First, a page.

YES 20%
4.2

Does the program (including program partners) achieve its annual performance goals?

Explanation: As demonstrated previously in PART reviews, the program achieves or exceeds its annual goals. Since the latest PART review (FY 2003), OBO has continued to excel with its performance goals and targets and fully expects to do so again in FY 2004 (assuming Congressional funding approval to award contracts). Acquisition of NEC sites, award of capital construction contracts, maintenance of projects within authorized construction schedules and budgets, while maintaining an efficient ratio of management/construction costs, are on or above target. And the pace is increasing by means of a comprehensive, well organized, sustained effort to ensure the acquisition of necessary NEC sites and the award of 38 capital security projects over the Bureau Performance Plan period (FY04-05).

Evidence: f. Bureau Performance Plan (overview--strategies) r. Integrated design reviews s. Value engineering policy and study kk. Program assessment briefing pp. Cost Reductions in FY01 Capital Projects qq. Project Analysis Package bbb. House Rpt on CJS FY02 Appropriations Bill (re cost reductions) mmm: Spread sheet of Value Engineering projects and savings for FY01-03 BPP Evidence: A/S Statement: Goal Papers: Goal Paper I/P#1

YES 20%
4.3

Does the program demonstrate improved efficiencies or cost effectiveness in achieving program goals each year?

Explanation: OBO restructured its management and organizational elements and adopted best practices to gain greater efficiency and effectiveness in constructing capital projects. OBO attained bureau status and became a results-based organization that fully employs efficiencies that result from initiatives such as (1) adopting an automated design review/checking system ("Dr Checks") and integrated design review procedures to reduce design time and costs and increase project quality, (2) employing value engineering to gain greater construction efficiencies and cost effectiveness, (3) implementing new Standard Embassy Designs (SEDs) to reduce design times/costs and deliver better facilities with proven designs, and (4) making greater use of design/build contracts to cut construction time/costs and increase contractor accountability. Considerable emphasis has also been placed on reducing life-cycle costs while improving performance of new facilities.

Evidence: f. Bureau Performance Plan (overview--strategies) r. Integrated design reviews s. Value engineering policy and study kk. Program assessment briefing pp. Cost Reductions in FY01 Capital Projects qq. Project Analysis Package bbb. House Rpt on CJS FY02 Appropriations Bill (re cost reductions) mmm: Spread sheet of Value Engineering projects and savings for FY01-03 BPP Evidence: A/S Statement: Goal Papers: Goal Paper I/P#1

YES 20%
4.4

Does the performance of this program compare favorably to other programs, including government, private, etc., with similar purpose and goals?

Explanation:  

Evidence:  

NA 0%
4.5

Do independent evaluations of sufficient scope and quality indicate that the program is effective and achieving results?

Explanation: The OIG and GAO reviewed this entire capital program and made highly favorable initial observations. State's IG commended OBO, in Congressional testimony, for its significant improvements in planning and management, new standard embassy design concept, and other areas. The GAO, in its 1/03 semi-annual report and in Congressional testimony, complimented OBO on the many positive steps to improve program management, noting favorably OBO's development of a long-range overseas buildings plan (LROBP) and its use of an Industry Advisory Panel to ensure "best practices" are in place. In the latter regard, in March 2003, GSA's Management Secretariat, through the Gallup Organization, cited the Industry Advisory Panel as one of the top examples of Federal Advisory committees demonstrating superior results. GAO went on to list the many accomplishments that OBO had made and the excellent results attained.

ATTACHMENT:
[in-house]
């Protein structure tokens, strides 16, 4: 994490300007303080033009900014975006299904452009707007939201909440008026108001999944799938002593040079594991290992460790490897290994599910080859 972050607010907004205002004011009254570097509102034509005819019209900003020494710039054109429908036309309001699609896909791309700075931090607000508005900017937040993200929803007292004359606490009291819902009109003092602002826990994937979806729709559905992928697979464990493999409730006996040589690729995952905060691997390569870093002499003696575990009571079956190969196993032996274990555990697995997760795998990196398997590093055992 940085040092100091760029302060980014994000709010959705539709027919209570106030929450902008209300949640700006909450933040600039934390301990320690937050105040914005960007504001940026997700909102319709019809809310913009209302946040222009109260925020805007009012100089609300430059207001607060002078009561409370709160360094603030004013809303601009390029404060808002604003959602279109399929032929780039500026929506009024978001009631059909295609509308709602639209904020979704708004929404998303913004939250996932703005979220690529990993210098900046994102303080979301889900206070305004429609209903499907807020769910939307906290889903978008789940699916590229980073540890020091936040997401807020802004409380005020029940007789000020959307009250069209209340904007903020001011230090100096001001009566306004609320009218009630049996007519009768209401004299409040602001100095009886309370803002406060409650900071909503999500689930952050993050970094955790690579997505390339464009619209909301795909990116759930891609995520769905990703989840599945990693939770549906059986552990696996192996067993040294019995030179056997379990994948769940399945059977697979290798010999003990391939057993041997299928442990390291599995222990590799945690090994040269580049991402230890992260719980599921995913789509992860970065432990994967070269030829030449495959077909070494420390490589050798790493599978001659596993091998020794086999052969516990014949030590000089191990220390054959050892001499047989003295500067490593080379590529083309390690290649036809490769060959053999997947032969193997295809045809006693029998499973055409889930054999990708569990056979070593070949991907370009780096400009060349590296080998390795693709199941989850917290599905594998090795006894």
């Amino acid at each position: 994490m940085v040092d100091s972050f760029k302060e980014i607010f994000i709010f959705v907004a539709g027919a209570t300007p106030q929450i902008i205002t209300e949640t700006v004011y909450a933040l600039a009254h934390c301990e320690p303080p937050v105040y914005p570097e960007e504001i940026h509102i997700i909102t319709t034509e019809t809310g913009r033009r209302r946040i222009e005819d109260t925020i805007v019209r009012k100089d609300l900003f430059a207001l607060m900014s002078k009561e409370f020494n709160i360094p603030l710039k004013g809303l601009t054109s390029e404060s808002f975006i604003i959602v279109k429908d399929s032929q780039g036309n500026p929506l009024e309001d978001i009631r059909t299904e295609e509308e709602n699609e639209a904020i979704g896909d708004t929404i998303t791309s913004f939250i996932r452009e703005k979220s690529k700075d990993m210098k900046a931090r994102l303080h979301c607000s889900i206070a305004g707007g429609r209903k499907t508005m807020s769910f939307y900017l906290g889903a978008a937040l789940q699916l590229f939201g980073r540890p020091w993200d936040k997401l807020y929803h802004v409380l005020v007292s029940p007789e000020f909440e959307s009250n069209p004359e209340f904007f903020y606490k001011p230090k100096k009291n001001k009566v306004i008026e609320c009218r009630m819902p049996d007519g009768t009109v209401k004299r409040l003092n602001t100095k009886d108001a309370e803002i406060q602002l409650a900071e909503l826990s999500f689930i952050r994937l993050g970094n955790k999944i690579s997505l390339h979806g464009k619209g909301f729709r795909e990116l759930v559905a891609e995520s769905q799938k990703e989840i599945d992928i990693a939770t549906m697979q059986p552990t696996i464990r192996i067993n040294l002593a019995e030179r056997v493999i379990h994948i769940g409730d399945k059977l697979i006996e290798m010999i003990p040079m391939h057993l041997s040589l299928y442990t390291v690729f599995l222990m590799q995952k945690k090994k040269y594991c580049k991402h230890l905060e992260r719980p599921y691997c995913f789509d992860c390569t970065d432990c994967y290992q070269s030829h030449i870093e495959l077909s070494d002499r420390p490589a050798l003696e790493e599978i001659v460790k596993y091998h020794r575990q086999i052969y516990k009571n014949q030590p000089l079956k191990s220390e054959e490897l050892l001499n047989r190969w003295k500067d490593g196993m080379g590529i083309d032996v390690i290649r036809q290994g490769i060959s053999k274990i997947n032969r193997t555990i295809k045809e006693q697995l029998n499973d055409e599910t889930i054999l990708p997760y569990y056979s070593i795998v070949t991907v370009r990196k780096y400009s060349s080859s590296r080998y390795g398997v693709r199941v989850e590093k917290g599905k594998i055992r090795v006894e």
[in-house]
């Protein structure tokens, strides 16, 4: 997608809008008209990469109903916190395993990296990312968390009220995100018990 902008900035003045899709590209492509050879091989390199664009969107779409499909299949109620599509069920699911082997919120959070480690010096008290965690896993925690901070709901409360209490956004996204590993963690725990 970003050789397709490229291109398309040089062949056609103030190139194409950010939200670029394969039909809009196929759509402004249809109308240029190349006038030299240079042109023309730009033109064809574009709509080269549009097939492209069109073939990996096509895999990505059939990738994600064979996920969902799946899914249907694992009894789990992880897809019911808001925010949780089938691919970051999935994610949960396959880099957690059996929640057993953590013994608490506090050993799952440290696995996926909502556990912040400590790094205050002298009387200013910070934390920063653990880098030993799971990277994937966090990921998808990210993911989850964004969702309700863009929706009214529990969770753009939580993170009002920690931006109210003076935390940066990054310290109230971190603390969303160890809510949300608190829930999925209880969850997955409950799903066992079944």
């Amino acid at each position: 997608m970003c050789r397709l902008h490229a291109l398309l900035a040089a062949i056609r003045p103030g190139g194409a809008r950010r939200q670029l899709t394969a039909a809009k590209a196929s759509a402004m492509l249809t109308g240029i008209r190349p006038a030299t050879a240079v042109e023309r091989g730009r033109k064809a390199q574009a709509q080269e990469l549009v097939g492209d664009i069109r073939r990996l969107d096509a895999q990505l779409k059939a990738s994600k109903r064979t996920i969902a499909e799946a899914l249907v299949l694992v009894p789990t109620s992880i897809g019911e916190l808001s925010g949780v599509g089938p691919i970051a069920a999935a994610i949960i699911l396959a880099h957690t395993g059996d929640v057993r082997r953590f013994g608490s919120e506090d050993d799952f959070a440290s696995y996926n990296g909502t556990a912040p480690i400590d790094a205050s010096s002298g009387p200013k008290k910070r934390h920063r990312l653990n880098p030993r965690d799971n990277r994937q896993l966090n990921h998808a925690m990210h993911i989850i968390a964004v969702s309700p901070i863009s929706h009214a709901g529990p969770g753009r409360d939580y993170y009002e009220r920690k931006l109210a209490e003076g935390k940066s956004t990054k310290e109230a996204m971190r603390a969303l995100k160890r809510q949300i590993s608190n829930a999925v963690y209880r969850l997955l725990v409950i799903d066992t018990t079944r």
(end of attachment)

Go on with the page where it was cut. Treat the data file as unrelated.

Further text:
Evidence: t. DS Accreditation Review of Kampala (classified) u. Accreditation Review Procedures v. Post-occupancy evaluation (POE) w. GAO report on Overseas Emergency Security Program Progressing nnn. GAO testimony before Cmte on Foreign relations 3/20/03 ooo. GAO Rpt. to Congress dated 1/1/03 ppp. Testimony of Acting OIG of State on April 7, 2003, before the Govt Reform Subcmte on Nat'l Security, emerging Threats and International Relations Cmte BPP Evidence: A/S Statement:

LARGE EXTENT 13%
4.CA1

Were program goals achieved within budgeted costs and established schedules?

Explanation: As noted in OBO's response to question 4.2, all seven capital security construction projects completed in FY03 (Bogota (AID/NAS), Dar es Salaam, Dar es Salaam (AID), Istanbul, Nairobi, Tunis, and Zagreb) came in on budget and on time. The two completed thus far in FY04 (Abu Dhabi and S??o Paulo) similarly met these targets. Furthermore, the five projects still to be completed this fiscal year (Abidjan, Abuja, Cape Town, Sofia, and Yerevan) are currently on time and budget. Given the complicated nature of large construction projects, especially in varied and difficult overseas environments, to attain this excellent budgetary and timeliness record constitutes an outstanding achievement. As mentioned at a recent meeting of the Department's Industry Advisory Group, OBO is exceeding private sector performance standards.

Evidence: e. LROBP kk. Program Assessment briefing nn. OBO Capital Project Overview (5/02) oo. OBO Real Estate & Property Management Office (REPM) 8/02 Program Performance Review on new embassy compound (NEC) site acquisitions cccc. Comments at 4/22/04 IAP Mtg. of Derish Wolff (Chairman, Berger Group Holdings) representing the Amer. Council of Engineering Companies & the Bldg. Trades Group BPP Evidence: A/S Statement: Goal Papers: Goal Paper I/P#1

YES 20%
Section 4 - Program Results/Accountability Score 93%


Last updated: 09062008.2004SPR